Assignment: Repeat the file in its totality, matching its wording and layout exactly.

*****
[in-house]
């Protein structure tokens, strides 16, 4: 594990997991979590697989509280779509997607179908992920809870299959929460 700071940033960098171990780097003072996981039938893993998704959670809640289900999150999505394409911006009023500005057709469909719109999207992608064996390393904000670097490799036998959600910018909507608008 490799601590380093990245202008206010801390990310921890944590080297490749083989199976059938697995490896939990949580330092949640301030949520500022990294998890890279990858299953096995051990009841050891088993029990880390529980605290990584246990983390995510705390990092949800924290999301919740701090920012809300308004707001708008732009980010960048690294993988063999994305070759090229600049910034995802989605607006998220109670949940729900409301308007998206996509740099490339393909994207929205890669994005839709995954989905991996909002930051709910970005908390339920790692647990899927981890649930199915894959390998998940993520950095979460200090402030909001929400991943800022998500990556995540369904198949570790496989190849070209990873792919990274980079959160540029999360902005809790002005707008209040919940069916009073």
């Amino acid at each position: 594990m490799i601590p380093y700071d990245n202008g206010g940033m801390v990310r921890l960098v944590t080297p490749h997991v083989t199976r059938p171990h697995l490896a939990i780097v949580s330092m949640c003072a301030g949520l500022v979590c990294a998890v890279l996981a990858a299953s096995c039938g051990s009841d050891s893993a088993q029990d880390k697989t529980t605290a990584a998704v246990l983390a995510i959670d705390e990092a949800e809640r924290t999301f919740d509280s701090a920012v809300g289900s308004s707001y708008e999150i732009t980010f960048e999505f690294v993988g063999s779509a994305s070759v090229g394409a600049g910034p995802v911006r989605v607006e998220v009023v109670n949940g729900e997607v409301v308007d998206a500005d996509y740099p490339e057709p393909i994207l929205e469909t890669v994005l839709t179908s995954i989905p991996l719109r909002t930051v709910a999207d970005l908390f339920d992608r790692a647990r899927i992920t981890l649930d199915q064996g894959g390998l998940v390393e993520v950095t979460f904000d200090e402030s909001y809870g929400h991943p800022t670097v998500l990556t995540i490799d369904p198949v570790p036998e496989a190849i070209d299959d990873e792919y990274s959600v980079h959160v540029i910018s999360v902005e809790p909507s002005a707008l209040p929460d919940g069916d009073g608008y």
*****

[in-house]
């Protein structure tokens, strides 16, 4: 594990997991979590697989509280779509997607179908992920809870299959929460 700071940033960098171990780097003072996981039938893993998704959670809640289900999150999505394409911006009023500005057709469909719109999207992608064996390393904000670097490799036998959600910018909507608008 490799601590380093990245202008206010801390990310921890944590080297490749083989199976059938697995490896939990949580330092949640301030949520500022990294998890890279990858299953096995051990009841050891088993029990880390529980605290990584246990983390995510705390990092949800924290999301919740701090920012809300308004707001708008732009980010960048690294993988063999994305070759090229600049910034995802989605607006998220109670949940729900409301308007998206996509740099490339393909994207929205890669994005839709995954989905991996909002930051709910970005908390339920790692647990899927981890649930199915894959390998998940993520950095979460200090402030909001929400991943800022998500990556995540369904198949570790496989190849070209990873792919990274980079959160540029999360902005809790002005707008209040919940069916009073």
């Amino acid at each position: 594990m490799i601590p380093y700071d990245n202008g206010g940033m801390v990310r921890l960098v944590t080297p490749h997991v083989t199976r059938p171990h697995l490896a939990i780097v949580s330092m949640c003072a301030g949520l500022v979590c990294a998890v890279l996981a990858a299953s096995c039938g051990s009841d050891s893993a088993q029990d880390k697989t529980t605290a990584a998704v246990l983390a995510i959670d705390e990092a949800e809640r924290t999301f919740d509280s701090a920012v809300g289900s308004s707001y708008e999150i732009t980010f960048e999505f690294v993988g063999s779509a994305s070759v090229g394409a600049g910034p995802v911006r989605v607006e998220v009023v109670n949940g729900e997607v409301v308007d998206a500005d996509y740099p490339e057709p393909i994207l929205e469909t890669v994005l839709t179908s995954i989905p991996l719109r909002t930051v709910a999207d970005l908390f339920d992608r790692a647990r899927i992920t981890l649930d199915q064996g894959g390998l998940v390393e993520v950095t979460f904000d200090e402030s909001y809870g929400h991943p800022t670097v998500l990556t995540i490799d369904p198949v570790p036998e496989a190849i070209d299959d990873e792919y990274s959600v980079h959160v540029i910018s999360v902005e809790p909507s002005a707008l209040p929460d919940g069916d009073g608008y």